The northern areas of Pakistan are breathtakingly beautiful in many ways. Amongst the different mountain ranges and valleys, there exist remnants of old civilizations. Just within the area of Gilgit-Baltistan, there are eight distinct languages, which show the land’s richness and diversity.
Of these areas, Hunza Valley is one of the most popular destinations for both local and foreign tourists. The main village of Karimabad has become quite popular through social media, and is bustling with newcomers throughout the summer season. However, few people know that if you take the road down from Karimabad, you will come across another astonishing village named Ganish.
Ganish is one of the oldest settlements in the region, lying on the Ancient Silk Route, which passed by the Northern Areas around 180 BC – 10 CE. It is a prime example of a living, breathing heritage site. The community of Ganish has received two UNESCO awards, in 2002 and 2009 for Cultural Heritage Conservation in Asia Pacific.
The entrance of the community is marked by a recently-built Imam Bargah, that is also home to a library, dispensary, and center for cleaning and shrouding the dead. The entry for visitors has been formalized in recent years, with a Rs.300 fee. There is a friendly old tour guide who takes you around the village while narrating its story.
Ganish was originally built as a fortified colony to guard against outsiders. At the time it was founded, the back side of the community had a cliff overlooking a river, which made it easier to survey. Since then, due to land sliding and other natural disasters, the river no longer flows there, and large parts of site were destroyed. Originally, there were around fourteen watch towers, but now only a few remain. At the entrance of the village walls, there was a pond where children could be seen swimming and playing, and its memory serves as a strong reminder of the village’s sense of community.
The word “Ganish” is not to be confused with the Hindu god “Ganesh”, which is often a common misconception. “Ganish” itself has several meanings, but most likely originated from the local language of Burushaski, in which it means “gold” or “gold reserve”. It also means “plain” or “plateau”, which makes sense, given that this region is flatter than its surrounding areas.
The structure and layout of the community is quite interesting. Firstly, it has compact homes and streets, with very small entrance doors. They used to place their livestock near their entrances, in order to keep the indoor area more insulated during the harsh winters. Another reason was that, in case of an invasion, the animals would alert the villagers.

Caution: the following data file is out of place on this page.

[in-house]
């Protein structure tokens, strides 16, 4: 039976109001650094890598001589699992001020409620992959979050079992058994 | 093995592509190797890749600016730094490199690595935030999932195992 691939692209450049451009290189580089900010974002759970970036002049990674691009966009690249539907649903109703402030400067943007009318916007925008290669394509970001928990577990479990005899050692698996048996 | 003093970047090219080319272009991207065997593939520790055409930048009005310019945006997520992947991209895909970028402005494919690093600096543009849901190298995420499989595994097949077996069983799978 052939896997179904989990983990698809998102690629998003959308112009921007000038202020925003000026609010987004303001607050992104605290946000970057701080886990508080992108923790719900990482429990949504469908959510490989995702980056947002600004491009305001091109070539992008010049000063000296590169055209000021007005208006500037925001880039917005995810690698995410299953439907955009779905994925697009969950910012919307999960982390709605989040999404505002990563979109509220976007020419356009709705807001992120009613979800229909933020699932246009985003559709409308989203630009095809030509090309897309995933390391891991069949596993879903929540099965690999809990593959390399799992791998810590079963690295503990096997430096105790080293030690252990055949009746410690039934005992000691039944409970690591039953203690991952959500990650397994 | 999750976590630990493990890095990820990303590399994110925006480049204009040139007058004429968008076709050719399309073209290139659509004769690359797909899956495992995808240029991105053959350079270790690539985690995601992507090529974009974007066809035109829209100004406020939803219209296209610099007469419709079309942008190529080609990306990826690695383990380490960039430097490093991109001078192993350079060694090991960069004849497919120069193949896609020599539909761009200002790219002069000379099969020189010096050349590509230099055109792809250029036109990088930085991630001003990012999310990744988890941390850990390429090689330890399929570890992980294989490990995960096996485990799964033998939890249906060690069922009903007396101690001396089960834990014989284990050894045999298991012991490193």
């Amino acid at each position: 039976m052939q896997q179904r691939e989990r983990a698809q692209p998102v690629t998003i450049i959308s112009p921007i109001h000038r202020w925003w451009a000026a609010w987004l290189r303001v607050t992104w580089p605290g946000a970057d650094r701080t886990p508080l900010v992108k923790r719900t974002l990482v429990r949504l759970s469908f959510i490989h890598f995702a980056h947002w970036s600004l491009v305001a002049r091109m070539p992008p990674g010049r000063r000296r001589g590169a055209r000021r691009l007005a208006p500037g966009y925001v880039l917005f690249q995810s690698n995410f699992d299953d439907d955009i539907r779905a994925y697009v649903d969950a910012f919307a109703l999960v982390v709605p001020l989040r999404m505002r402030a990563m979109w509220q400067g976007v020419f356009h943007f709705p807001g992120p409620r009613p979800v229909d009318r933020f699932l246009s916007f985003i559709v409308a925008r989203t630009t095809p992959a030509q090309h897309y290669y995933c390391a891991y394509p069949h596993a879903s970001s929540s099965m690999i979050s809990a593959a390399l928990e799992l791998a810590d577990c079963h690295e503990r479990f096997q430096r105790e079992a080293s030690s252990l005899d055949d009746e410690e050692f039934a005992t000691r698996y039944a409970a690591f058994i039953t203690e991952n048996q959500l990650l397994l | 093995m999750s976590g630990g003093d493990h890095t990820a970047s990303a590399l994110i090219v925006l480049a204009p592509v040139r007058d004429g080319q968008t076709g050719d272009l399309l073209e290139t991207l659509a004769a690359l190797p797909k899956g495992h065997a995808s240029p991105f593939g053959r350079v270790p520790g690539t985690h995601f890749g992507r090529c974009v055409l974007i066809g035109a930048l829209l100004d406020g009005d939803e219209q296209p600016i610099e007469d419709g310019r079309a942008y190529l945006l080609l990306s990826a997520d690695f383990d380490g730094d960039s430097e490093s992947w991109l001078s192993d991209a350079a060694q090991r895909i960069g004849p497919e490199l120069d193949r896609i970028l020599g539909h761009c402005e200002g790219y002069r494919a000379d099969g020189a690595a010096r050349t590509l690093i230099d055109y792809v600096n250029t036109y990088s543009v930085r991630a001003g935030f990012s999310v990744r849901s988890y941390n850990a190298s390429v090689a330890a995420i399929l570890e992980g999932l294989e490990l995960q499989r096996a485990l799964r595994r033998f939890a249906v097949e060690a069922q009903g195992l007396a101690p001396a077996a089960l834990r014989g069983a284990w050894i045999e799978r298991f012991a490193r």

There are also multiple mosques built within the complex, which are only about 200 years old (which make them recent, compared to the village’s 1000-year old history). These came from later periods, when the region was ruled by local Muslim rulers. There are two fascinating things about these mosques which makes them distinct. Firstly, these were built by different rulers because they wanted to be remembered. But the size of these mosques are very small, meaning they only fit a few people at a time. Secondly, the wooden relief work on the arches outside some of the structures is exceptionally interesting, and peculiar to this village.
For example, a mixture of motifs can be found within a single arch, such as Buddhist lotus flowers, a Hindu swastika, Chinese cloud symbols, and Islamic geometric patterns. It highlights the fact that many cultures were interacting within this region, and that the craftsmen were from diverse backgrounds had influences within the area. Although much work has not been done on it, the symbolism within this relief work has a lot of potential to be researched further.
The restoration work done here was initiated by the local community, and supported by the Aga Khan Cultural Services Pakistan (AKCSP). Most of the funding for the preservation came from foreign donations, including the Norwegian Embassy. After the recognition by UNESCO, many other communities in the area have been motivated to preserve their culture as well.
This article is written by Mahnaz Shujrah and originally published at Youlin Magazine